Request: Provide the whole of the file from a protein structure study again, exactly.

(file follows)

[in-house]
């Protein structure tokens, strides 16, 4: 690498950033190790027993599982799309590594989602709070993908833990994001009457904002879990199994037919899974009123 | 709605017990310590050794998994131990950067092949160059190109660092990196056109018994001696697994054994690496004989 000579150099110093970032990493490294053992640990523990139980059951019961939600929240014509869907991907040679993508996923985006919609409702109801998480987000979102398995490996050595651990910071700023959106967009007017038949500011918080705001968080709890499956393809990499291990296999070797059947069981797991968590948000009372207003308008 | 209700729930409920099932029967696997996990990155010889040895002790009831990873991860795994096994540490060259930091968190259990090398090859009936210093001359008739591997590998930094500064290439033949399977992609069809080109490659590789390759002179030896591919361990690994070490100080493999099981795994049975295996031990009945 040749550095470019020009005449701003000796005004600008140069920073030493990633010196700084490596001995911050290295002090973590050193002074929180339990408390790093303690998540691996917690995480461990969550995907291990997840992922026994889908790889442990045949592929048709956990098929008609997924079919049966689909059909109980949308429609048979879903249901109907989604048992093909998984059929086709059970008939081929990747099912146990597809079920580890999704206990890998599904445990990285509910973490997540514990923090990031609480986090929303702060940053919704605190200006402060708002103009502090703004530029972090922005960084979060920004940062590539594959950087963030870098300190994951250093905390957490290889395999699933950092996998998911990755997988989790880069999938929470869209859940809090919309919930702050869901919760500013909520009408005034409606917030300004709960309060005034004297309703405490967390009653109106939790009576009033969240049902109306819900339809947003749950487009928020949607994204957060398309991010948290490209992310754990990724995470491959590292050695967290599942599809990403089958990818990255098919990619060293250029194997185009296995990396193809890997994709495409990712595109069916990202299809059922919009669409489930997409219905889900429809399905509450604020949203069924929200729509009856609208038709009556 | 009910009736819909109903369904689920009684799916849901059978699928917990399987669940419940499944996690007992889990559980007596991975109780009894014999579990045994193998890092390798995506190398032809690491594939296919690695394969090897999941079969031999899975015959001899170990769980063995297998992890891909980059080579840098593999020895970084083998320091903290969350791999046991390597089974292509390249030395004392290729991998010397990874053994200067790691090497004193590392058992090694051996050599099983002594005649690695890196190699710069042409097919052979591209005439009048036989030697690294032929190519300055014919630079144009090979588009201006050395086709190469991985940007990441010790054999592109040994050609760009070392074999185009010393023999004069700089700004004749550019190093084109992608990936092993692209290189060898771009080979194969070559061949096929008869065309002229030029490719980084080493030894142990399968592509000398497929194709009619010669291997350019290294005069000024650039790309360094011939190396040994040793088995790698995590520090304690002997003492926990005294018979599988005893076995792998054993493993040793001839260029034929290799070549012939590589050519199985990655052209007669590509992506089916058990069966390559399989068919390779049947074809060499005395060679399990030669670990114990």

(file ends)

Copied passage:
[in-house]
């Protein structure tokens, strides 16, 4: 690498950033190790027993599982799309590594989602709070993908833990994001009457904002879990199994037919899974009123 | 709605017990310590050794998994131990950067092949160059190109660092990196056109018994001696697994054994690496004989 000579150099110093970032990493490294053992640990523990139980059951019961939600929240014509869907991907040679993508996923985006919609409702109801998480987000979102398995490996050595651990910071700023959106967009007017038949500011918080705001968080709890499956393809990499291990296999070797059947069981797991968590948000009372207003308008 | 209700729930409920099932029967696997996990990155010889040895002790009831990873991860795994096994540490060259930091968190259990090398090859009936210093001359008739591997590998930094500064290439033949399977992609069809080109490659590789390759002179030896591919361990690994070490100080493999099981795994049975295996031990009945 040749550095470019020009005449701003000796005004600008140069920073030493990633010196700084490596001995911050290295002090973590050193002074929180339990408390790093303690998540691996917690995480461990969550995907291990997840992922026994889908790889442990045949592929048709956990098929008609997924079919049966689909059909109980949308429609048979879903249901109907989604048992093909998984059929086709059970008939081929990747099912146990597809079920580890999704206990890998599904445990990285509910973490997540514990923090990031609480986090929303702060940053919704605190200006402060708002103009502090703004530029972090922005960084979060920004940062590539594959950087963030870098300190994951250093905390957490290889395999699933950092996998998911990755997988989790880069999938929470869209859940809090919309919930702050869901919760500013909520009408005034409606917030300004709960309060005034004297309703405490967390009653109106939790009576009033969240049902109306819900339809947003749950487009928020949607994204957060398309991010948290490209992310754990990724995470491959590292050695967290599942599809990403089958990818990255098919990619060293250029194997185009296995990396193809890997994709495409990712595109069916990202299809059922919009669409489930997409219905889900429809399905509450604020949203069924929200729509009856609208038709009556 | 009910009736819909109903369904689920009684799916849901059978699928917990399987669940419940499944996690007992889990559980007596991975109780009894014999579990045994193998890092390798995506190398032809690491594939296919690695394969090897999941079969031999899975015959001899170990769980063995297998992890891909980059080579840098593999020895970084083998320091903290969350791999046991390597089974292509390249030395004392290729991998010397990874053994200067790691090497004193590392058992090694051996050599099983002594005649690695890196190699710069042409097919052979591209005439009048036989030697690294032929190519300055014919630079144009090979588009201006050395086709190469991985940007990441010790054999592109040994050609760009070392074999185009010393023999004069700089700004004749550019190093084109992608990936092993692209290189060898771009080979194969070559061949096929008869065309002229030029490719980084080493030894142990399968592509000398497929194709009619010669291997350019290294005069000024650039790309360094011939190396040994040793088995790698995590520090304690002997003492926990005294018979599988005893076995792998054993493993040793001839260029034929290799070549012939590589050519199985990655052209007669590509992506089916058990069966390559399989068919390779049947074809060499005395060679399990030669670990114990």